The Vietnamese army ousted the Khmer Rouge in 1979, but civil war between four contending armies raged with superpower support until 1991. UN–supervised elections in 1993 were held despite opposition by the Khmer Rouge.
Since the election of July 1998, a form of democratic government has been established, though its work is hampered by corruption, civil service over-manning, low wages and lawlessness. Millions of land mines remain, killing and maiming every day.
In 2004, King Sihamoni succeeded his father, King Sihanouk.
Since 2004, garments, construction, agriculture, and tourism have driven Cambodia’s growth. GDP climbed more than 6% per year between 2010 and 2012. The garment industry currently employs more about 400,000 people and accounts for about 70% of Cambodia’s total exports. In 2005, exploitable oil deposits were found beneath Cambodia’s territorial waters, representing a potential revenue stream for the government, if commercial extraction becomes feasible. Mining also is attracting some investor interest and the Government has touted opportunities for mining bauxite, gold, iron and gems.
The tourism industry has continued to grow rapidly with foreign arrivals exceeding 2 million per year since 2007 and reaching over 3 million visitors in 2012. Cambodia, nevertheless, remains one of the poorest countries in Asia andlong-term economic development remains a daunting challenge, inhibited by endemic corruption, limited educational opportunities, high income inequality, and poor job prospects.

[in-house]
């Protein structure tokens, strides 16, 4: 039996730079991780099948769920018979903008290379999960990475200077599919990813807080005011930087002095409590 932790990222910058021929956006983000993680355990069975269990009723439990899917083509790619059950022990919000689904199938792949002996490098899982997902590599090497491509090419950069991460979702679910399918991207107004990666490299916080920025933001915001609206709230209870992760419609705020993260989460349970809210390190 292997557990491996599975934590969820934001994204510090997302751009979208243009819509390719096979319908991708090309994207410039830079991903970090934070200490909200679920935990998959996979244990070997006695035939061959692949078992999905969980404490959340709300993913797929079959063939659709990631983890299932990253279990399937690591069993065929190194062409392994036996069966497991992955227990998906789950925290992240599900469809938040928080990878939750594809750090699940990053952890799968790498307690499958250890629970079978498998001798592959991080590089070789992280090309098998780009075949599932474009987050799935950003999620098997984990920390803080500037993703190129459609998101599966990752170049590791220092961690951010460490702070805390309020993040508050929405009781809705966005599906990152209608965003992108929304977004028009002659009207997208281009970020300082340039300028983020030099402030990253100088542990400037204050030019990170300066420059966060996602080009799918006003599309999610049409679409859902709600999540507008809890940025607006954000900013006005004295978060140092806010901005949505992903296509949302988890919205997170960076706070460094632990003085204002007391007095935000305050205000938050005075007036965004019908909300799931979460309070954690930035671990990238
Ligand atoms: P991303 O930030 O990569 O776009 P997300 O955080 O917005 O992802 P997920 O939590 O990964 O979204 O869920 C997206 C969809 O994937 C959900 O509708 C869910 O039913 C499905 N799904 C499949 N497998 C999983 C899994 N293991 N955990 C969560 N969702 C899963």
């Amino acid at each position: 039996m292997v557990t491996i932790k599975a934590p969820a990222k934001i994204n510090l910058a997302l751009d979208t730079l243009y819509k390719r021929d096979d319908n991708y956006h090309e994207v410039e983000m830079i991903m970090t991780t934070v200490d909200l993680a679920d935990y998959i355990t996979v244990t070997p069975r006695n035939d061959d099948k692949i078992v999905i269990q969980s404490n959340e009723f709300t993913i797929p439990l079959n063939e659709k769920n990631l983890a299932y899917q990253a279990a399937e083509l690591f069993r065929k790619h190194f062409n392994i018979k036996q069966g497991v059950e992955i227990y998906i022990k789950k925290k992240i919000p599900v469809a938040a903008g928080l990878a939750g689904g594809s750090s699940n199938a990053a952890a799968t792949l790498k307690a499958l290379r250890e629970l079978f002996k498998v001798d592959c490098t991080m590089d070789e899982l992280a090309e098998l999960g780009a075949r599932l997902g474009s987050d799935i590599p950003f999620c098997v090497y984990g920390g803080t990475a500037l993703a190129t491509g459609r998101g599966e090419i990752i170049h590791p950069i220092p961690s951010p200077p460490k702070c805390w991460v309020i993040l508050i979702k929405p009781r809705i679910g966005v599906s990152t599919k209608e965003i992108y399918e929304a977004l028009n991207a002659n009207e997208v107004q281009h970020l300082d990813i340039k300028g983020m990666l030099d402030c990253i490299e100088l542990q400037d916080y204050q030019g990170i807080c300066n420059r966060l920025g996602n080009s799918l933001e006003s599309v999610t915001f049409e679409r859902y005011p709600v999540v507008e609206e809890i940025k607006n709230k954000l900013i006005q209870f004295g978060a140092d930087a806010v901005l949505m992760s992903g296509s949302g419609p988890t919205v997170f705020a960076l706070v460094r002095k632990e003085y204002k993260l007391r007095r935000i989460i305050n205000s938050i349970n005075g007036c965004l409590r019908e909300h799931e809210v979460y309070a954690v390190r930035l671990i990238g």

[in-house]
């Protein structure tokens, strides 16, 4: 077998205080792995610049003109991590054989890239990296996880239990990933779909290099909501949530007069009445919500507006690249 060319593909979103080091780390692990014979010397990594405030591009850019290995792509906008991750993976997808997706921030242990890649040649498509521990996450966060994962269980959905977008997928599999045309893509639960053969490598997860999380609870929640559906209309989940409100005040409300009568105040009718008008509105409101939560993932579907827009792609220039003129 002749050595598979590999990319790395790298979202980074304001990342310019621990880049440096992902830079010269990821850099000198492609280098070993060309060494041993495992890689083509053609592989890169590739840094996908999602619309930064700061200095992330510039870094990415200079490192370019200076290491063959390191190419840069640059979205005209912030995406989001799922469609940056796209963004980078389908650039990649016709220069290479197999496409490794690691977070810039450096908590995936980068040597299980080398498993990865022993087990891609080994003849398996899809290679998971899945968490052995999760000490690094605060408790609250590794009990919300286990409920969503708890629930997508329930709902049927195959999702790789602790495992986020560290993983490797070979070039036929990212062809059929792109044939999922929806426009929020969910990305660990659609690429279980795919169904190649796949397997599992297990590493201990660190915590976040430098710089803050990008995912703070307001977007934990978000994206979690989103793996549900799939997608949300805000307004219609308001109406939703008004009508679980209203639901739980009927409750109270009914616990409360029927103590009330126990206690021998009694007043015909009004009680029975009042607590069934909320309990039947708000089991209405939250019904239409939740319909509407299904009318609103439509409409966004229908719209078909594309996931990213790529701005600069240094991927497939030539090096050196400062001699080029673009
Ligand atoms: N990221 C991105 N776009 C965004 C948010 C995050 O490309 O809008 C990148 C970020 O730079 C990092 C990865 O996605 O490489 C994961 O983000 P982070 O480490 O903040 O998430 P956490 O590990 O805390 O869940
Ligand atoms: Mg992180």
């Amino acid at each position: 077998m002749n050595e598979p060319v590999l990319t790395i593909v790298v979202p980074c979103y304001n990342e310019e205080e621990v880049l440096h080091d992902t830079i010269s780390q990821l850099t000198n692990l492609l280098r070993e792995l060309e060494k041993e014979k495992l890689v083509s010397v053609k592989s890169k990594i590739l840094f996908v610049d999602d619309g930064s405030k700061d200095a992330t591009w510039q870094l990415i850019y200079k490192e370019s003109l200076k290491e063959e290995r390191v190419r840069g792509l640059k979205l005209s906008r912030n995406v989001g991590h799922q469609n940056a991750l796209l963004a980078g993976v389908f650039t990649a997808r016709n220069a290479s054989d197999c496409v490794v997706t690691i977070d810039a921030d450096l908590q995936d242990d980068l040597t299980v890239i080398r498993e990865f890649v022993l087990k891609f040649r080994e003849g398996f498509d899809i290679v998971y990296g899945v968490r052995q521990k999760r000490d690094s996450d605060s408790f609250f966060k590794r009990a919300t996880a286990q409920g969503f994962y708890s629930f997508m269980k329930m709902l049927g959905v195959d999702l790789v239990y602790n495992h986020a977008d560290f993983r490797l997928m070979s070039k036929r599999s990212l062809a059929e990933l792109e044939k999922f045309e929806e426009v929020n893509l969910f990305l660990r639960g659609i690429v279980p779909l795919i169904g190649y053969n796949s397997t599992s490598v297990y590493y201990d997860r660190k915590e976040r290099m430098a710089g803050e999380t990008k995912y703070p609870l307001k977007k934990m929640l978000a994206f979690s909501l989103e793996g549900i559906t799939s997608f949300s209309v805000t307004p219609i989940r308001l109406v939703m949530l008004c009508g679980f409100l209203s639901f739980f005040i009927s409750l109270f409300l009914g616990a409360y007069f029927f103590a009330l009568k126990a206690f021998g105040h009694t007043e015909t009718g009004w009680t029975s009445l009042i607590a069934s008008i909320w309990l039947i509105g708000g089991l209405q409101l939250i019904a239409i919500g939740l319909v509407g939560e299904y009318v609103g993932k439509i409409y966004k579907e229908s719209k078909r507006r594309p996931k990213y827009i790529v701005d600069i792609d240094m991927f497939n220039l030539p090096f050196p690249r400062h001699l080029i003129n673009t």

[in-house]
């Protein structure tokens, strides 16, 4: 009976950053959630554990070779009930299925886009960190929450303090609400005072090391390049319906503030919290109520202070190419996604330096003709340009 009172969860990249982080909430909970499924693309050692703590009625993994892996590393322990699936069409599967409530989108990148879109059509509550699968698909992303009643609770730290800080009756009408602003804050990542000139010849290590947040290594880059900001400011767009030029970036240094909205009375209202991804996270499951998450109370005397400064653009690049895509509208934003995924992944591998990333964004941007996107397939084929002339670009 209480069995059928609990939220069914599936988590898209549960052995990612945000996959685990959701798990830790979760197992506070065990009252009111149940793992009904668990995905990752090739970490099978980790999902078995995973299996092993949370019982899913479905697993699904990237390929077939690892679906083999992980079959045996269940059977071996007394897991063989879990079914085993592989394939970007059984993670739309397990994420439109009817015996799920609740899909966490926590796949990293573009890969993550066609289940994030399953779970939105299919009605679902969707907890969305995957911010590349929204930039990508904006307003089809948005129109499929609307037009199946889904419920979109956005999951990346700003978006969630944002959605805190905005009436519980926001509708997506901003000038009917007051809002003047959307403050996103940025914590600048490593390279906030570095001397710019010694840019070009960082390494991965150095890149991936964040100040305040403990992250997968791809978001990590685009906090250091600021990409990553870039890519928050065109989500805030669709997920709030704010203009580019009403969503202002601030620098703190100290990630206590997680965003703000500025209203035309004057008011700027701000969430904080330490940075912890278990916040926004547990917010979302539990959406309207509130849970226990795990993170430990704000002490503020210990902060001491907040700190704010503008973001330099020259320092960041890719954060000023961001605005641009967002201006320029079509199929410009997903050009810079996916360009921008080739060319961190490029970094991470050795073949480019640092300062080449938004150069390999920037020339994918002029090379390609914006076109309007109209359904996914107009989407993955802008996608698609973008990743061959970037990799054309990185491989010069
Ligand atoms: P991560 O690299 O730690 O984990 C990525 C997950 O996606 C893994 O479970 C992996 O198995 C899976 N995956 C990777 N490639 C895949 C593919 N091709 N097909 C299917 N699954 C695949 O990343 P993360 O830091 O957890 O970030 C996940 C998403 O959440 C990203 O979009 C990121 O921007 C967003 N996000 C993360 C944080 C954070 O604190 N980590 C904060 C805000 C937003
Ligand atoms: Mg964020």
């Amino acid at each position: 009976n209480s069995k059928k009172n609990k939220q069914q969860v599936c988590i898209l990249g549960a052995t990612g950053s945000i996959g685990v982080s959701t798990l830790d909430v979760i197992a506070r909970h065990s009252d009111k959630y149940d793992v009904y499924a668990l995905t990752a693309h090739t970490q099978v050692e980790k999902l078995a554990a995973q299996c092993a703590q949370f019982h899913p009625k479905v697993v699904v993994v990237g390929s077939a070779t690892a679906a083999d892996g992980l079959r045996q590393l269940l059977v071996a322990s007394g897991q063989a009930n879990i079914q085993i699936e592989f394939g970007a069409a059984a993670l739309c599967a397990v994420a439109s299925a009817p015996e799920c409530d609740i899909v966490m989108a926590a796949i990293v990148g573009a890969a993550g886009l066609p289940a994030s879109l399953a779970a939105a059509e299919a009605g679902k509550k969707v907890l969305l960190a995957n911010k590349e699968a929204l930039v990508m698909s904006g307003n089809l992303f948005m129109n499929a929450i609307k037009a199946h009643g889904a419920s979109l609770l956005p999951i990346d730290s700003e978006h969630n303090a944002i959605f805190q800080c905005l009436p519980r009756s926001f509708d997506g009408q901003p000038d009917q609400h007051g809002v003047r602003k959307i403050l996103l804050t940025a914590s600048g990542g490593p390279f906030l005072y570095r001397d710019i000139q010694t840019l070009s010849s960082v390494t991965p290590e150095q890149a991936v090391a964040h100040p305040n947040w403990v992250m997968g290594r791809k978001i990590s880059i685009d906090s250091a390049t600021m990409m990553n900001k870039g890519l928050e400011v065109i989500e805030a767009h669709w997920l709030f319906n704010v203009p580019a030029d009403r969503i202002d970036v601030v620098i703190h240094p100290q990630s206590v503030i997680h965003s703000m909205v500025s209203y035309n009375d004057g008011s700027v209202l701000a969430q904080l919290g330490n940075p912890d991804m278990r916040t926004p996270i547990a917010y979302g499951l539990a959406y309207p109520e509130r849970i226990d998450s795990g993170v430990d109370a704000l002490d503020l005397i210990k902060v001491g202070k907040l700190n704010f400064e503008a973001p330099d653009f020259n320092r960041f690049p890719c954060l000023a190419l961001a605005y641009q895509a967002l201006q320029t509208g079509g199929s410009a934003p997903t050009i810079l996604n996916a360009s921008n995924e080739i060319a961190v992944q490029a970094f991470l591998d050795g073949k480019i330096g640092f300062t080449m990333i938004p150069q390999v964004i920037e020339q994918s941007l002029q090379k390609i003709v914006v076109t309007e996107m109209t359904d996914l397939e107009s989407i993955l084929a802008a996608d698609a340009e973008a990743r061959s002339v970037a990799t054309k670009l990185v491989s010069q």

Approximately 4 million people live on less than $1.25 per day, and 37% of Cambodian children under the age of 5 suffer from chronic malnutrition. More than 50% of the population is less than 25 years old. The population lacks education and productive skills, particularly in the impoverished countryside, which also lacks basic infrastructure. The Cambodian Government is working with bilateral and multilateral donors, including the Asian Development Bank, the World Bank and IMF, to address the country’s many pressing needs; more than 50% of the Government budget comes from donor assistance.
The major economic challenge for Cambodia over the next decade will be fashioning an economic environment in which the private sector can create enough jobs to handle Cambodia’s demographic imbalance.
[CIA World Factbook]
Christianity in Cambodia